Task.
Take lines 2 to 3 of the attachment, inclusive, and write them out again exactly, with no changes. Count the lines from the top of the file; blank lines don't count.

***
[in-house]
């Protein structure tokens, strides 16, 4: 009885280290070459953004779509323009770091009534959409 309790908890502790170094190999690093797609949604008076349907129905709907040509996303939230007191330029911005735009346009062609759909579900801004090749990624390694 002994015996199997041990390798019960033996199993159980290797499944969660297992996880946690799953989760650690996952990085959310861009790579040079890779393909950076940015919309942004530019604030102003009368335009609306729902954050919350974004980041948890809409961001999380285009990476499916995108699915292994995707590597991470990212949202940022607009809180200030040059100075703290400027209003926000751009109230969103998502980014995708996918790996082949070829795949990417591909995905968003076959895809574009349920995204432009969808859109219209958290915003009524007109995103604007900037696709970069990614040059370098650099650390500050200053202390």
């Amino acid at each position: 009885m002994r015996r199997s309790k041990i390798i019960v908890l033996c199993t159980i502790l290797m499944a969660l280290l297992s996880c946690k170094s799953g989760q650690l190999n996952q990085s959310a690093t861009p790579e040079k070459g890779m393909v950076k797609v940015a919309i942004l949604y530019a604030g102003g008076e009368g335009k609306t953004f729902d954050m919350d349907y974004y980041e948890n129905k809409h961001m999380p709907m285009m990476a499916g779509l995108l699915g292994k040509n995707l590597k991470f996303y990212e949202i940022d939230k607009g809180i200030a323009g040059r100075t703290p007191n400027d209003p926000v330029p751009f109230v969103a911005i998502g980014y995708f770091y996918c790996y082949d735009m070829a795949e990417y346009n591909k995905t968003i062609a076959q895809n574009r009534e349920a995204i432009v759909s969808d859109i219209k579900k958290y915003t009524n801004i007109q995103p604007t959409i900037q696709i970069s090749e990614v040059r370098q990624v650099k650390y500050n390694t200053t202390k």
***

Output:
């Protein structure tokens, strides 16, 4: 009885280290070459953004779509323009770091009534959409 309790908890502790170094190999690093797609949604008076349907129905709907040509996303939230007191330029911005735009346009062609759909579900801004090749990624390694 002994015996199997041990390798019960033996199993159980290797499944969660297992996880946690799953989760650690996952990085959310861009790579040079890779393909950076940015919309942004530019604030102003009368335009609306729902954050919350974004980041948890809409961001999380285009990476499916995108699915292994995707590597991470990212949202940022607009809180200030040059100075703290400027209003926000751009109230969103998502980014995708996918790996082949070829795949990417591909995905968003076959895809574009349920995204432009969808859109219209958290915003009524007109995103604007900037696709970069990614040059370098650099650390500050200053202390």
């Amino acid at each position: 009885m002994r015996r199997s309790k041990i390798i019960v908890l033996c199993t159980i502790l290797m499944a969660l280290l297992s996880c946690k170094s799953g989760q650690l190999n996952q990085s959310a690093t861009p790579e040079k070459g890779m393909v950076k797609v940015a919309i942004l949604y530019a604030g102003g008076e009368g335009k609306t953004f729902d954050m919350d349907y974004y980041e948890n129905k809409h961001m999380p709907m285009m990476a499916g779509l995108l699915g292994k040509n995707l590597k991470f996303y990212e949202i940022d939230k607009g809180i200030a323009g040059r100075t703290p007191n400027d209003p926000v330029p751009f109230v969103a911005i998502g980014y995708f770091y996918c790996y082949d735009m070829a795949e990417y346009n591909k995905t968003i062609a076959q895809n574009r009534e349920a995204i432009v759909s969808d859109i219209k579900k958290y915003t009524n801004i007109q995103p604007t959409i900037q696709i970069s090749e990614v040059r370098q990624v650099k650390y500050n390694t200053t202390k």